Education as essential service ‘not legal’
Cape Town - Education cannot legally be declared an essential service, says NGO Equal Education in a new position paper.
The NGO had analysed the law relating to education as an essential service.
“There is a recurring debate on whether teaching should be declared an essential service,” the paper said.
The DA had emphatically taken the position that education should be declared an essential service and ANC politicians, including President Jacob Zuma, had recently raised the subject publicly.
According to the paper, an essential service referred, in law, to an economic activity for which the government was permitted to prohibit strikes totally.
It pointed to Section 65 of the Labour Relations Act which stated that: “No person may take part in a strike or lock-out or in any conduct in contemplation or furtherance of a strike or a lock-out if… that person is engaged in an essential service…”
It was therefore vital to know which services may be declared essential, and which may not, Equal Education said.
Many decisions of the freedom of association committee of the governing body of the ILO (International Labour Organisation) had repeatedly confirmed that education could not be considered an essential service whatever the circumstances.
The position paper had examined cases from across the world including Canada, whose Bill of Rights was perhaps most similar to South Africa’s.
“There is indeed cause for serious concern that teacher absenteeism and a lack of professionalism are a part of the challenge facing South African education. Equal Education shares with all reasonable South Africans a concern that teachers should conduct themselves professionally and diligently, and that teaching should be to a high standard.”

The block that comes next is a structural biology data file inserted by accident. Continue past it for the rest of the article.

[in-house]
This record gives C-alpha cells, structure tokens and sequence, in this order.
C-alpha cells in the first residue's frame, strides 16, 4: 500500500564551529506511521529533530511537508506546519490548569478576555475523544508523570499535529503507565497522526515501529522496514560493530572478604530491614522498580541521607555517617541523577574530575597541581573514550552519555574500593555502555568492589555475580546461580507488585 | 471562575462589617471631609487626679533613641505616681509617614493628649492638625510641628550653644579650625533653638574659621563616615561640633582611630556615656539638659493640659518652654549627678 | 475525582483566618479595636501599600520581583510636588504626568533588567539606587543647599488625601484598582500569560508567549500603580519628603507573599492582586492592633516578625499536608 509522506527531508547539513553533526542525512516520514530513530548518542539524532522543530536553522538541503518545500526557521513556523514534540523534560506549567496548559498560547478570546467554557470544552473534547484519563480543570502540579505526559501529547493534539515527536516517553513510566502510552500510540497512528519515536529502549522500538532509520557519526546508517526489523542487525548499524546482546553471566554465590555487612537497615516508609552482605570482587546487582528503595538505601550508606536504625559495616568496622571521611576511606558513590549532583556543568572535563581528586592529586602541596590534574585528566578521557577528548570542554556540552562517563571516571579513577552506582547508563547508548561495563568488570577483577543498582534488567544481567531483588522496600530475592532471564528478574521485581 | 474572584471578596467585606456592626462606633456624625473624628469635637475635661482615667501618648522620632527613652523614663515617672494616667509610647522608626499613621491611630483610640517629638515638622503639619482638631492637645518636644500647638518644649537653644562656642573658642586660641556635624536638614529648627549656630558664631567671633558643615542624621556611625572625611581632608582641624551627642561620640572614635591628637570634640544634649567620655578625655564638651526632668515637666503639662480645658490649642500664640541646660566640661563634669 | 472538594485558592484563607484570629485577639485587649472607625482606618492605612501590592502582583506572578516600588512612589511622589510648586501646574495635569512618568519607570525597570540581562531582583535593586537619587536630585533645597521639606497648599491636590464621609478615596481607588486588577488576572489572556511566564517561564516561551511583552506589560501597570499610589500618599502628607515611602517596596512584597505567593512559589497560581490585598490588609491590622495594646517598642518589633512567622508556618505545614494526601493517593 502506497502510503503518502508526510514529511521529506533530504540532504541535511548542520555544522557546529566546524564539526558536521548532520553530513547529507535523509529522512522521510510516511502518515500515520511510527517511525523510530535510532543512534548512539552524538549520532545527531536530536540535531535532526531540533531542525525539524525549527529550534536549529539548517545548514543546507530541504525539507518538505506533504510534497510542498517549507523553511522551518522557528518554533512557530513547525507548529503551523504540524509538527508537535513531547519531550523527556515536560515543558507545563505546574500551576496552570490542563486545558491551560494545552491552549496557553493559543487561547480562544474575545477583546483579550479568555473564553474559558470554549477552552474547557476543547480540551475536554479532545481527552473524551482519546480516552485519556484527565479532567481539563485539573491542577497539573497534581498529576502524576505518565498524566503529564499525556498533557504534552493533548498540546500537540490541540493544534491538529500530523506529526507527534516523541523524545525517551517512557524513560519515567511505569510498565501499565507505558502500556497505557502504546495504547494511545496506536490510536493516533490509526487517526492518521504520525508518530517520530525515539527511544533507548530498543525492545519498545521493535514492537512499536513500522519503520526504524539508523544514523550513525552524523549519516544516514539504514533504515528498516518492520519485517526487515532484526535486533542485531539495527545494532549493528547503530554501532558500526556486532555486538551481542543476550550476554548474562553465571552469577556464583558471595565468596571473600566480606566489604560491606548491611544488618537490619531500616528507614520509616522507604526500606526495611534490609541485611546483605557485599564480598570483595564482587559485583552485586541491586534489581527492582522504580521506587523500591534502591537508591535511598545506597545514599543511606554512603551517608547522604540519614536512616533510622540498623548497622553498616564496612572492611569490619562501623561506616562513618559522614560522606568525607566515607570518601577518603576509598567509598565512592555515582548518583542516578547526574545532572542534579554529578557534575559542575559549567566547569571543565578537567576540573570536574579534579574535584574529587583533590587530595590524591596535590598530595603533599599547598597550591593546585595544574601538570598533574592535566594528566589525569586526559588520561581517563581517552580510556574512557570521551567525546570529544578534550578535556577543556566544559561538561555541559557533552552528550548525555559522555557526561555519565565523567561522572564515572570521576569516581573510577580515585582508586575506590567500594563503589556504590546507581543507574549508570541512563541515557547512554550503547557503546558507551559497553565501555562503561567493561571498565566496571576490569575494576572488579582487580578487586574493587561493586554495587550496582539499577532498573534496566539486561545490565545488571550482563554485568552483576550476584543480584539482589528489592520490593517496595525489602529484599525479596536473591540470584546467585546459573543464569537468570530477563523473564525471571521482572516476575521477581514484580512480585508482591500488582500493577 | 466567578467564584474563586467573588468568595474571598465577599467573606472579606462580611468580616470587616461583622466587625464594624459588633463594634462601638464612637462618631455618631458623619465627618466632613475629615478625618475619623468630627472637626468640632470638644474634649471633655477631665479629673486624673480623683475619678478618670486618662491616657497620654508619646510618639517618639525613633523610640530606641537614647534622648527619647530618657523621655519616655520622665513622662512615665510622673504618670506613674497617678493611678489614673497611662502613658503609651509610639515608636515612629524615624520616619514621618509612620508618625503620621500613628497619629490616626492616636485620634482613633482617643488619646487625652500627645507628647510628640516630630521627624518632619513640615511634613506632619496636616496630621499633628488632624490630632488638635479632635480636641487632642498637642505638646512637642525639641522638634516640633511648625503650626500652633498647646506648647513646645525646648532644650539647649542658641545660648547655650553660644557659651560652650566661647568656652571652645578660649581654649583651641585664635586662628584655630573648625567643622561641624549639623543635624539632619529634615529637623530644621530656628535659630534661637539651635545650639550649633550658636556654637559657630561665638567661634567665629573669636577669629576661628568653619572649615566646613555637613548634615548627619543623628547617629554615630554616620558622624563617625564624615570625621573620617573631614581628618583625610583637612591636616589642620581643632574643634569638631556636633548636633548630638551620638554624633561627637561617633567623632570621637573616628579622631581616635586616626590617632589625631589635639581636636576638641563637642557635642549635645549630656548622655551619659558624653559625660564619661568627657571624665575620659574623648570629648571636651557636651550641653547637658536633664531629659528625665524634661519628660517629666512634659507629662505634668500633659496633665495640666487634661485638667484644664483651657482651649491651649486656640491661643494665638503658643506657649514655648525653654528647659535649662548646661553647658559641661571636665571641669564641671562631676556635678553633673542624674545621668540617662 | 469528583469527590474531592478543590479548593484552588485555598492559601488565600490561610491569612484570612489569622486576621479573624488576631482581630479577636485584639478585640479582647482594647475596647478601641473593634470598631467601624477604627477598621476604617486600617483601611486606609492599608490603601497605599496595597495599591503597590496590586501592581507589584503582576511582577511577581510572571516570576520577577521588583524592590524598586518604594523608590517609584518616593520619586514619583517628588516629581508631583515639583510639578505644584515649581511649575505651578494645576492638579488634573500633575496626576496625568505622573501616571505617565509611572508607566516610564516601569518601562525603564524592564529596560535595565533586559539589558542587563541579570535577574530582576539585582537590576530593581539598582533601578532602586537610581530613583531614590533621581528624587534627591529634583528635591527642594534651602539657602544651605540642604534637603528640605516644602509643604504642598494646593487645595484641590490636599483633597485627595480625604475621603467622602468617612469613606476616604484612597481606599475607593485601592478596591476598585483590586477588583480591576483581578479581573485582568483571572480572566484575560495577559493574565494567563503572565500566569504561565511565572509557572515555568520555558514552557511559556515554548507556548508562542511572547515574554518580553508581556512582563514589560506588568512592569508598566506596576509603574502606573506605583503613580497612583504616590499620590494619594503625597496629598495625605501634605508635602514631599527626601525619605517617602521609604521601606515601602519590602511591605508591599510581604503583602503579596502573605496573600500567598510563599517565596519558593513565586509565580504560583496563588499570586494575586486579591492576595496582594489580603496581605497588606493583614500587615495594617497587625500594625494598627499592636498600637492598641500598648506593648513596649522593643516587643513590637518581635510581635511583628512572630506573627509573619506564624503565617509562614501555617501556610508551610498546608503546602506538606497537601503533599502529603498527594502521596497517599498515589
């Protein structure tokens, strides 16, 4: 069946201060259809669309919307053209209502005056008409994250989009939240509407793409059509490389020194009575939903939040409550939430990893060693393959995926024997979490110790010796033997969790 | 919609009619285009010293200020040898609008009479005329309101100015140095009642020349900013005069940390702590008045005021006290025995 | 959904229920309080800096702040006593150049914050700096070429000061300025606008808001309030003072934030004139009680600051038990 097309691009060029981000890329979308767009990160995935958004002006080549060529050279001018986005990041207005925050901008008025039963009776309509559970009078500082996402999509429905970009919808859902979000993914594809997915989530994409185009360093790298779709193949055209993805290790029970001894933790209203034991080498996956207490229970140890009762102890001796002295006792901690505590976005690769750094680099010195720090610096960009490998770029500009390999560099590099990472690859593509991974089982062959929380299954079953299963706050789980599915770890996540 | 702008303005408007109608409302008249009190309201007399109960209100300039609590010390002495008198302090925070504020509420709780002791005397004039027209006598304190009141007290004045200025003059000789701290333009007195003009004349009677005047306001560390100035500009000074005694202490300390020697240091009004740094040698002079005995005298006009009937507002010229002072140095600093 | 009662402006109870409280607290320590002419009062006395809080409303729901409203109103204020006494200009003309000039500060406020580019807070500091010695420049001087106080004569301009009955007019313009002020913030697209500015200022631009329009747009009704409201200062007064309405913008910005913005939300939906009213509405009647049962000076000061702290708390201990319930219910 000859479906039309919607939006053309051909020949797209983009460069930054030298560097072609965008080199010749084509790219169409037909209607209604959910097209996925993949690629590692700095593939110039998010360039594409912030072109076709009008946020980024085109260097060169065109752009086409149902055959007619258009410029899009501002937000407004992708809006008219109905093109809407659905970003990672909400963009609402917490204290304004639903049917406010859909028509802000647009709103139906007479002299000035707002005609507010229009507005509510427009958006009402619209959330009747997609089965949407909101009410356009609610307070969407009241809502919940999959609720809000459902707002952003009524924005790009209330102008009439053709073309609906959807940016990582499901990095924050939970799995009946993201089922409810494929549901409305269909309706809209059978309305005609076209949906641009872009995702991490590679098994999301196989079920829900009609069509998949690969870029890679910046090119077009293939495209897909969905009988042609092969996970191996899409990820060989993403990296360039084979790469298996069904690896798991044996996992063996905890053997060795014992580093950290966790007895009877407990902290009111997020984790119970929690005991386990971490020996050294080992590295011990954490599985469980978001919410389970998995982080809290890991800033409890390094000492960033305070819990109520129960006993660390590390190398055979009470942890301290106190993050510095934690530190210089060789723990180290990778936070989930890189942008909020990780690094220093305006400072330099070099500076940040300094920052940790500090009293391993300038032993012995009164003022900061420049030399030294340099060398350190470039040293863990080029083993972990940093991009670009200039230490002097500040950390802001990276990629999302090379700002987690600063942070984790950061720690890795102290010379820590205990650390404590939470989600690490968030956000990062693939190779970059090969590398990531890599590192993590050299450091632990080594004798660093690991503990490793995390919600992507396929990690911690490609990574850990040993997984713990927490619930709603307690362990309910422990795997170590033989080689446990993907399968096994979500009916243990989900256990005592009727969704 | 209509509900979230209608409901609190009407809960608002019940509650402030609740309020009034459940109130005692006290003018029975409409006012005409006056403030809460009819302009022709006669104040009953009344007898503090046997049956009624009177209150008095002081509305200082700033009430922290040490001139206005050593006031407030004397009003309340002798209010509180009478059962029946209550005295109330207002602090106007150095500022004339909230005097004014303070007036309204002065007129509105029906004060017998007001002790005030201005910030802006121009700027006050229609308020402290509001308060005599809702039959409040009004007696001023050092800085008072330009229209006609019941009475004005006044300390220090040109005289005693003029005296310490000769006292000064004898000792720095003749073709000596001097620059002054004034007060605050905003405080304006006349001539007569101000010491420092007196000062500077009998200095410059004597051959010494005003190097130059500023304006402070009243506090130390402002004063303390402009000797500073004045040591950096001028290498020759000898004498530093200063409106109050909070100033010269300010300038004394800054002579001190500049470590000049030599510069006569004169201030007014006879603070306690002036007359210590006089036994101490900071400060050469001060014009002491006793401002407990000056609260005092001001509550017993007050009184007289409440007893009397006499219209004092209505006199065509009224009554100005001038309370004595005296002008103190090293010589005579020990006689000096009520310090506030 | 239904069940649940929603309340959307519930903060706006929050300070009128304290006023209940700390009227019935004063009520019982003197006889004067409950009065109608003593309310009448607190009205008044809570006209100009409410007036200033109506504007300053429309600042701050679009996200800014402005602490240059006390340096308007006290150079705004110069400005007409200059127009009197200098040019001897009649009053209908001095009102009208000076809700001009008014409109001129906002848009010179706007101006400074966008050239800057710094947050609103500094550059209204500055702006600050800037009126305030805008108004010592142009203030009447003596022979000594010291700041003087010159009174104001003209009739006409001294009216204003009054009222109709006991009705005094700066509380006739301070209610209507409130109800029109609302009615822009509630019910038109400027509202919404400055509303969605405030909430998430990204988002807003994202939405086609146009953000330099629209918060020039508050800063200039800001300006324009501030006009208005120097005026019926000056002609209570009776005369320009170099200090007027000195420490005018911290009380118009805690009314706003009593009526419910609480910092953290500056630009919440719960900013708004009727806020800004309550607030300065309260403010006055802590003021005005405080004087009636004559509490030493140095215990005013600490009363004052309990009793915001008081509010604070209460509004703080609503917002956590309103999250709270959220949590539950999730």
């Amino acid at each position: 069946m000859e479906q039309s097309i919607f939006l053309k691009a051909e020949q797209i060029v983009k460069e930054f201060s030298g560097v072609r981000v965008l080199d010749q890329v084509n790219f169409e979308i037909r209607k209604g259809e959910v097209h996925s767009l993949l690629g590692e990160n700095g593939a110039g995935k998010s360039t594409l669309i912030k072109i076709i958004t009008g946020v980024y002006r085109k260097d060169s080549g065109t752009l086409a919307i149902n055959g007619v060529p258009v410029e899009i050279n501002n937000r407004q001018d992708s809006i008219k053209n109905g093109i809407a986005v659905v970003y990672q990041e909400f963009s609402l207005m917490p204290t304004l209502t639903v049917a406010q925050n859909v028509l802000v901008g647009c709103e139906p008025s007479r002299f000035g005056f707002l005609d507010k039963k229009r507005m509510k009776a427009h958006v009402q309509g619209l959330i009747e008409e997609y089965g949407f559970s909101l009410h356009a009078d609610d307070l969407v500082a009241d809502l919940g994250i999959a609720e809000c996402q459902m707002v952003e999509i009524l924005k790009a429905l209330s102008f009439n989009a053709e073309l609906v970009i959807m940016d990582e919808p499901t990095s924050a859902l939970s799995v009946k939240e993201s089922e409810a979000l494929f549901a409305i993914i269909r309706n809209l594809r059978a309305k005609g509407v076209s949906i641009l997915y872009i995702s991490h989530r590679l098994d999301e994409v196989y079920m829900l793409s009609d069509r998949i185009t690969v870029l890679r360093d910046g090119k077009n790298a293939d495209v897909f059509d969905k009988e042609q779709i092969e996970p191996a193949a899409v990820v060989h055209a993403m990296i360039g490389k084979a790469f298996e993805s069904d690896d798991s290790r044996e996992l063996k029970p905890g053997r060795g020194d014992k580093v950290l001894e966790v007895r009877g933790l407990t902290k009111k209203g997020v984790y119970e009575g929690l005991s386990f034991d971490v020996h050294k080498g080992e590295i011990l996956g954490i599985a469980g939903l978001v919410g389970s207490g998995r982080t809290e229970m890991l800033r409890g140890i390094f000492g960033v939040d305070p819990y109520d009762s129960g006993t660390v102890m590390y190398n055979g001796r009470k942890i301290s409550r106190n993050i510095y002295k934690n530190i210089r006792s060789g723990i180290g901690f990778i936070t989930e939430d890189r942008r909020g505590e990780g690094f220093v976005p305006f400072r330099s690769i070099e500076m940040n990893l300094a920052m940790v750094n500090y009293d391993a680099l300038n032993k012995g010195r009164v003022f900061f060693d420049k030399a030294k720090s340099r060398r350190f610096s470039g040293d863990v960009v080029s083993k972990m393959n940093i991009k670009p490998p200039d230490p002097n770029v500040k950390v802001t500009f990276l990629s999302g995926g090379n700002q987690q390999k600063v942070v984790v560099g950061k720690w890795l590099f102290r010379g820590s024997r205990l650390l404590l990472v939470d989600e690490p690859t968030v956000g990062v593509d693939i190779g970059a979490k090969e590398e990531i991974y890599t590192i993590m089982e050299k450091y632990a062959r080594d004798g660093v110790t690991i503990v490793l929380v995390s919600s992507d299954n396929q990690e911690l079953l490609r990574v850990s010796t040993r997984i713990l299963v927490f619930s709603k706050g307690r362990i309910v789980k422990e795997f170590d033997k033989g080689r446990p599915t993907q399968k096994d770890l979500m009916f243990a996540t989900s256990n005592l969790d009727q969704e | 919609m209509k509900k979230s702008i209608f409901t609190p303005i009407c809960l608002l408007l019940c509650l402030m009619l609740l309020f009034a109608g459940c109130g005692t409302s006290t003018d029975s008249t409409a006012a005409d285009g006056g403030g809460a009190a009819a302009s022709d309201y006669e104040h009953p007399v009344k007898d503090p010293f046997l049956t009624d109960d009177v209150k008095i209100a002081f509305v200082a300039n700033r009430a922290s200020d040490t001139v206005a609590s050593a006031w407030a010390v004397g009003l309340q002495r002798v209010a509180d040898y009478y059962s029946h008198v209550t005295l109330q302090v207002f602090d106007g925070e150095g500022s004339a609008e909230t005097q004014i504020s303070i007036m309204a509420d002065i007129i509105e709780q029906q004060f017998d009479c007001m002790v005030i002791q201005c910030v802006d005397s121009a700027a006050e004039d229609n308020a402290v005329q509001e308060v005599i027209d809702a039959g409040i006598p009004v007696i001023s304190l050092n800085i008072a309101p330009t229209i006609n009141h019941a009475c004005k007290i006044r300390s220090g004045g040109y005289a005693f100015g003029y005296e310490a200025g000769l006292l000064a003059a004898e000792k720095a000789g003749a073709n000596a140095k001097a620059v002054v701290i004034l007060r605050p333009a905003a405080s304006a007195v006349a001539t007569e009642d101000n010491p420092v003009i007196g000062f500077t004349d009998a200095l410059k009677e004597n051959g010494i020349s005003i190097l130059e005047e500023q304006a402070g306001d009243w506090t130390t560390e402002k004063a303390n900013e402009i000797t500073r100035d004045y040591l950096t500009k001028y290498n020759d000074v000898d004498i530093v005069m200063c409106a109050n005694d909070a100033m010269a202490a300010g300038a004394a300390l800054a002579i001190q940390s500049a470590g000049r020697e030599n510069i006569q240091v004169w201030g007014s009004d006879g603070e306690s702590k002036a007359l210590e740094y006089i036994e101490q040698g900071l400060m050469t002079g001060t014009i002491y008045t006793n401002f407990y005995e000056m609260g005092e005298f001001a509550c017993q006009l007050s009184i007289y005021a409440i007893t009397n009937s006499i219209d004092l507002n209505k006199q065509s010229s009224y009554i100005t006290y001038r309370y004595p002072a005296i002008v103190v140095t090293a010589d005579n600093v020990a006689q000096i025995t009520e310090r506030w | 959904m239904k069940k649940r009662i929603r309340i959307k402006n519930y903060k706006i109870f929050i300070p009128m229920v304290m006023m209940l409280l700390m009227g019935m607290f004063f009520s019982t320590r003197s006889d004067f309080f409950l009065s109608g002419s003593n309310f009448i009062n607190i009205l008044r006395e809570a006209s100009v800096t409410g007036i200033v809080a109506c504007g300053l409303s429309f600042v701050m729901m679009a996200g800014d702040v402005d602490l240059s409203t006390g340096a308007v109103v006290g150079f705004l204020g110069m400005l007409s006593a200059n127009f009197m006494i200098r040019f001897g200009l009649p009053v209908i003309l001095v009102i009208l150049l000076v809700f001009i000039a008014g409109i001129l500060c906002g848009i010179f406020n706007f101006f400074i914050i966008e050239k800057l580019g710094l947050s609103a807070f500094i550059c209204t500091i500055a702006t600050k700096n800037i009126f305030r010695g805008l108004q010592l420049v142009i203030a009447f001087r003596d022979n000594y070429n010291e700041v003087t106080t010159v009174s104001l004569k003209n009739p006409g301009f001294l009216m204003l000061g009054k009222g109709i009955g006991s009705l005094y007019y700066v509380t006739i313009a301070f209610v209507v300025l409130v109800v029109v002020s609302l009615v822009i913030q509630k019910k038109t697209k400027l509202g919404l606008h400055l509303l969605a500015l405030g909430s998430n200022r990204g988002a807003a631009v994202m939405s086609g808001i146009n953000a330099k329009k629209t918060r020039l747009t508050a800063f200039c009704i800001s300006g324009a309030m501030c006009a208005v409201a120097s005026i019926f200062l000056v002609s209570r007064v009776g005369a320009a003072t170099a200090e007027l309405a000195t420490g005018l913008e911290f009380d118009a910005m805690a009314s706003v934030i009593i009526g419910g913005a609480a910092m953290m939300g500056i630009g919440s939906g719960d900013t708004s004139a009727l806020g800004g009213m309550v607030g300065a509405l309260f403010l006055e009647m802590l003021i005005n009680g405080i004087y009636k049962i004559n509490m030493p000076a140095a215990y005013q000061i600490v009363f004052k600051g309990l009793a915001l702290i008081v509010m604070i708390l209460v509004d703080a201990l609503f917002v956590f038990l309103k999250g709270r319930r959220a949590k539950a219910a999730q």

Equal Education said a great deal of discussion and hard work was needed in order to ensure that this happened in South Africa.
Meanwhile, about 50 members of the SA Democratic Teachers’ Union (Sadtu) picketed outside the Western Cape Education Department yesterday afternoon. They called for Minister of Basic Education Angie Motshekga, Basic Education director-general Bobby Soobrayan and Education MEC Donald Grant to be fired.
Sadtu provincial chairman Bongani Mcoyana said the picket was part of rolling mass action by the union across the country to “send a message to the employers that we are sick and tired”.
The teachers raised the issues of:
* Payment of Grade 12 markers.
* Reduction of class sizes.
* School closures.
* Improvement of infrastructure at schools.
Sadtu provincial secretary Jonovan Rustin said: “We decided nationally that the national minister and the director-general are not working in the interest of education. We want smaller class sizes, sufficient infrastructure, to ensure we have libraries in our schools. We want to make sure our kids get the best education possible.”